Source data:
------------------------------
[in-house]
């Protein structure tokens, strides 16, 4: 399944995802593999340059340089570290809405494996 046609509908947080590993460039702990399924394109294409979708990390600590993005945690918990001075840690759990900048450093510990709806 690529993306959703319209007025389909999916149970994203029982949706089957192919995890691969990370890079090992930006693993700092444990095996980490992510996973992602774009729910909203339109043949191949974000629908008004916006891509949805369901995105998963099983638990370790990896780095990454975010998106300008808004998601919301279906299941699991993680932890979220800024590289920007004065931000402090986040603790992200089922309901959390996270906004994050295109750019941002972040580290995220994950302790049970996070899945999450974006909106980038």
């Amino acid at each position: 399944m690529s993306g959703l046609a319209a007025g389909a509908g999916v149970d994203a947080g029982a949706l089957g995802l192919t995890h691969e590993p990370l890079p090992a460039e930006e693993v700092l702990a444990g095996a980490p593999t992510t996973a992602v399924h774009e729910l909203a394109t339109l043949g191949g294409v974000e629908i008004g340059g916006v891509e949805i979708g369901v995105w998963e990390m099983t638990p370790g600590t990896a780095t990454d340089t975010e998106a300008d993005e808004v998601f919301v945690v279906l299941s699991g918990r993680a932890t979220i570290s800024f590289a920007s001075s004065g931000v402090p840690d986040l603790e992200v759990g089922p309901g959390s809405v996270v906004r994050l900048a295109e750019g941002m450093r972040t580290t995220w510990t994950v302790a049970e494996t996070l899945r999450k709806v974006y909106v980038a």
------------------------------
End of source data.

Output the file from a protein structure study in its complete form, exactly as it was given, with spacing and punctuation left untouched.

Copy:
[in-house]
């Protein structure tokens, strides 16, 4: 399944995802593999340059340089570290809405494996 046609509908947080590993460039702990399924394109294409979708990390600590993005945690918990001075840690759990900048450093510990709806 690529993306959703319209007025389909999916149970994203029982949706089957192919995890691969990370890079090992930006693993700092444990095996980490992510996973992602774009729910909203339109043949191949974000629908008004916006891509949805369901995105998963099983638990370790990896780095990454975010998106300008808004998601919301279906299941699991993680932890979220800024590289920007004065931000402090986040603790992200089922309901959390996270906004994050295109750019941002972040580290995220994950302790049970996070899945999450974006909106980038």
């Amino acid at each position: 399944m690529s993306g959703l046609a319209a007025g389909a509908g999916v149970d994203a947080g029982a949706l089957g995802l192919t995890h691969e590993p990370l890079p090992a460039e930006e693993v700092l702990a444990g095996a980490p593999t992510t996973a992602v399924h774009e729910l909203a394109t339109l043949g191949g294409v974000e629908i008004g340059g916006v891509e949805i979708g369901v995105w998963e990390m099983t638990p370790g600590t990896a780095t990454d340089t975010e998106a300008d993005e808004v998601f919301v945690v279906l299941s699991g918990r993680a932890t979220i570290s800024f590289a920007s001075s004065g931000v402090p840690d986040l603790e992200v759990g089922p309901g959390s809405v996270v906004r994050l900048a295109e750019g941002m450093r972040t580290t995220w510990t994950v302790a049970e494996t996070l899945r999450k709806v974006y909106v980038a």